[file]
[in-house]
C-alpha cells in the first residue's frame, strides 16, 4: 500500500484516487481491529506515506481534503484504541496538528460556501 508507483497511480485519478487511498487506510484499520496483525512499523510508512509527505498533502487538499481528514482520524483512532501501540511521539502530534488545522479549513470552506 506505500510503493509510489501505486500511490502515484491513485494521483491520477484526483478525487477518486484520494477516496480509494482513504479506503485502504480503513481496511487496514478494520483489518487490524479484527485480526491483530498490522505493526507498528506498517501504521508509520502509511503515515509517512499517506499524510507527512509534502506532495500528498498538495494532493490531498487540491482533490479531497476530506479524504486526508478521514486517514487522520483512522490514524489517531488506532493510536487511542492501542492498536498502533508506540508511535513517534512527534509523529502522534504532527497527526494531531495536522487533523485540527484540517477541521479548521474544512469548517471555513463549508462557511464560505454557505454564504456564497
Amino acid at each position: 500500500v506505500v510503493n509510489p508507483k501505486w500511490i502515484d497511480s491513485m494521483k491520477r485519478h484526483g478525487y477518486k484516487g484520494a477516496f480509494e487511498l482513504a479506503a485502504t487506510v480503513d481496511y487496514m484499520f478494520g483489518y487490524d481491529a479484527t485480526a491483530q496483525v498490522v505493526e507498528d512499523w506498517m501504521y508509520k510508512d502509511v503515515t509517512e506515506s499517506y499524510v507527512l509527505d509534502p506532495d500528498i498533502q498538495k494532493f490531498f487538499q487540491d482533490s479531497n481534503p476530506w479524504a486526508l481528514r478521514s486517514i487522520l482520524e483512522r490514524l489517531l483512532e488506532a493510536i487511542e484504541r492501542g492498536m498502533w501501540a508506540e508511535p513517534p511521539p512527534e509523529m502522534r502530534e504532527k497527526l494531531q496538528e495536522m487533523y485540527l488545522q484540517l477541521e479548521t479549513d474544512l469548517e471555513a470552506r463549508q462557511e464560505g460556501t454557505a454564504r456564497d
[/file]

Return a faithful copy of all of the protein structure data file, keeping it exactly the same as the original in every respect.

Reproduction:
[in-house]
C-alpha cells in the first residue's frame, strides 16, 4: 500500500484516487481491529506515506481534503484504541496538528460556501 508507483497511480485519478487511498487506510484499520496483525512499523510508512509527505498533502487538499481528514482520524483512532501501540511521539502530534488545522479549513470552506 506505500510503493509510489501505486500511490502515484491513485494521483491520477484526483478525487477518486484520494477516496480509494482513504479506503485502504480503513481496511487496514478494520483489518487490524479484527485480526491483530498490522505493526507498528506498517501504521508509520502509511503515515509517512499517506499524510507527512509534502506532495500528498498538495494532493490531498487540491482533490479531497476530506479524504486526508478521514486517514487522520483512522490514524489517531488506532493510536487511542492501542492498536498502533508506540508511535513517534512527534509523529502522534504532527497527526494531531495536522487533523485540527484540517477541521479548521474544512469548517471555513463549508462557511464560505454557505454564504456564497
Amino acid at each position: 500500500v506505500v510503493n509510489p508507483k501505486w500511490i502515484d497511480s491513485m494521483k491520477r485519478h484526483g478525487y477518486k484516487g484520494a477516496f480509494e487511498l482513504a479506503a485502504t487506510v480503513d481496511y487496514m484499520f478494520g483489518y487490524d481491529a479484527t485480526a491483530q496483525v498490522v505493526e507498528d512499523w506498517m501504521y508509520k510508512d502509511v503515515t509517512e506515506s499517506y499524510v507527512l509527505d509534502p506532495d500528498i498533502q498538495k494532493f490531498f487538499q487540491d482533490s479531497n481534503p476530506w479524504a486526508l481528514r478521514s486517514i487522520l482520524e483512522r490514524l489517531l483512532e488506532a493510536i487511542e484504541r492501542g492498536m498502533w501501540a508506540e508511535p513517534p511521539p512527534e509523529m502522534r502530534e504532527k497527526l494531531q496538528e495536522m487533523y485540527l488545522q484540517l477541521e479548521t479549513d474544512l469548517e471555513a470552506r463549508q462557511e464560505g460556501t454557505a454564504r456564497d